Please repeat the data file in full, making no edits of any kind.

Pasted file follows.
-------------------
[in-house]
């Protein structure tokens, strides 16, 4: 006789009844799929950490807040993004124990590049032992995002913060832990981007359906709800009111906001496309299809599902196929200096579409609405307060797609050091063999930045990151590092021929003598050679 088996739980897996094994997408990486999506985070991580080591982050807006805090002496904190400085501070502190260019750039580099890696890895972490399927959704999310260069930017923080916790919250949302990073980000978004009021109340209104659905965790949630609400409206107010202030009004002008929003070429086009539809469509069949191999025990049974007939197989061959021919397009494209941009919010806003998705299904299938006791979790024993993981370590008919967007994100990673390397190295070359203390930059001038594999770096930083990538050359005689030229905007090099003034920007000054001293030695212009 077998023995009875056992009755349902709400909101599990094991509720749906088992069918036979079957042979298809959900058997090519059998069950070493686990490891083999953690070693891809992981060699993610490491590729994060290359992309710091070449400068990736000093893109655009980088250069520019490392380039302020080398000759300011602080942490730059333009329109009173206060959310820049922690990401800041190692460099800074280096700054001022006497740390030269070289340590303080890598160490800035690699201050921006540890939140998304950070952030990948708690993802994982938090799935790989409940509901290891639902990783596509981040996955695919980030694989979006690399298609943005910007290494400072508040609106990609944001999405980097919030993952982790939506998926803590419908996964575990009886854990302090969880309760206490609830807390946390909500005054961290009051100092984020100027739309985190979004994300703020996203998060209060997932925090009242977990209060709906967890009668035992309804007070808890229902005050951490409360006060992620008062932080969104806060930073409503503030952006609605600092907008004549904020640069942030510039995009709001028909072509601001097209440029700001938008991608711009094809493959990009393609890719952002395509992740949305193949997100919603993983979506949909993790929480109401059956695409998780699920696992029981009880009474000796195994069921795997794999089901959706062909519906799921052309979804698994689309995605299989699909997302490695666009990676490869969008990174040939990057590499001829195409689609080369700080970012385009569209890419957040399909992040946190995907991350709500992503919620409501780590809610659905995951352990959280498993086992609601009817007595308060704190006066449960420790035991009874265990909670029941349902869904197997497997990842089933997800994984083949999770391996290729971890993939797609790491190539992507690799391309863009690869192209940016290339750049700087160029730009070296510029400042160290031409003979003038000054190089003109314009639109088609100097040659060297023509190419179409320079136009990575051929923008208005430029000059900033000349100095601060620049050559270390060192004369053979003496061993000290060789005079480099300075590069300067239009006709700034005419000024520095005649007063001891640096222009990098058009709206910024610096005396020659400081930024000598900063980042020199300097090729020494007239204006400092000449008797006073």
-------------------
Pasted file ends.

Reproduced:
[in-house]
């Protein structure tokens, strides 16, 4: 006789009844799929950490807040993004124990590049032992995002913060832990981007359906709800009111906001496309299809599902196929200096579409609405307060797609050091063999930045990151590092021929003598050679 088996739980897996094994997408990486999506985070991580080591982050807006805090002496904190400085501070502190260019750039580099890696890895972490399927959704999310260069930017923080916790919250949302990073980000978004009021109340209104659905965790949630609400409206107010202030009004002008929003070429086009539809469509069949191999025990049974007939197989061959021919397009494209941009919010806003998705299904299938006791979790024993993981370590008919967007994100990673390397190295070359203390930059001038594999770096930083990538050359005689030229905007090099003034920007000054001293030695212009 077998023995009875056992009755349902709400909101599990094991509720749906088992069918036979079957042979298809959900058997090519059998069950070493686990490891083999953690070693891809992981060699993610490491590729994060290359992309710091070449400068990736000093893109655009980088250069520019490392380039302020080398000759300011602080942490730059333009329109009173206060959310820049922690990401800041190692460099800074280096700054001022006497740390030269070289340590303080890598160490800035690699201050921006540890939140998304950070952030990948708690993802994982938090799935790989409940509901290891639902990783596509981040996955695919980030694989979006690399298609943005910007290494400072508040609106990609944001999405980097919030993952982790939506998926803590419908996964575990009886854990302090969880309760206490609830807390946390909500005054961290009051100092984020100027739309985190979004994300703020996203998060209060997932925090009242977990209060709906967890009668035992309804007070808890229902005050951490409360006060992620008062932080969104806060930073409503503030952006609605600092907008004549904020640069942030510039995009709001028909072509601001097209440029700001938008991608711009094809493959990009393609890719952002395509992740949305193949997100919603993983979506949909993790929480109401059956695409998780699920696992029981009880009474000796195994069921795997794999089901959706062909519906799921052309979804698994689309995605299989699909997302490695666009990676490869969008990174040939990057590499001829195409689609080369700080970012385009569209890419957040399909992040946190995907991350709500992503919620409501780590809610659905995951352990959280498993086992609601009817007595308060704190006066449960420790035991009874265990909670029941349902869904197997497997990842089933997800994984083949999770391996290729971890993939797609790491190539992507690799391309863009690869192209940016290339750049700087160029730009070296510029400042160290031409003979003038000054190089003109314009639109088609100097040659060297023509190419179409320079136009990575051929923008208005430029000059900033000349100095601060620049050559270390060192004369053979003496061993000290060789005079480099300075590069300067239009006709700034005419000024520095005649007063001891640096222009990098058009709206910024610096005396020659400081930024000598900063980042020199300097090729020494007239204006400092000449008797006073």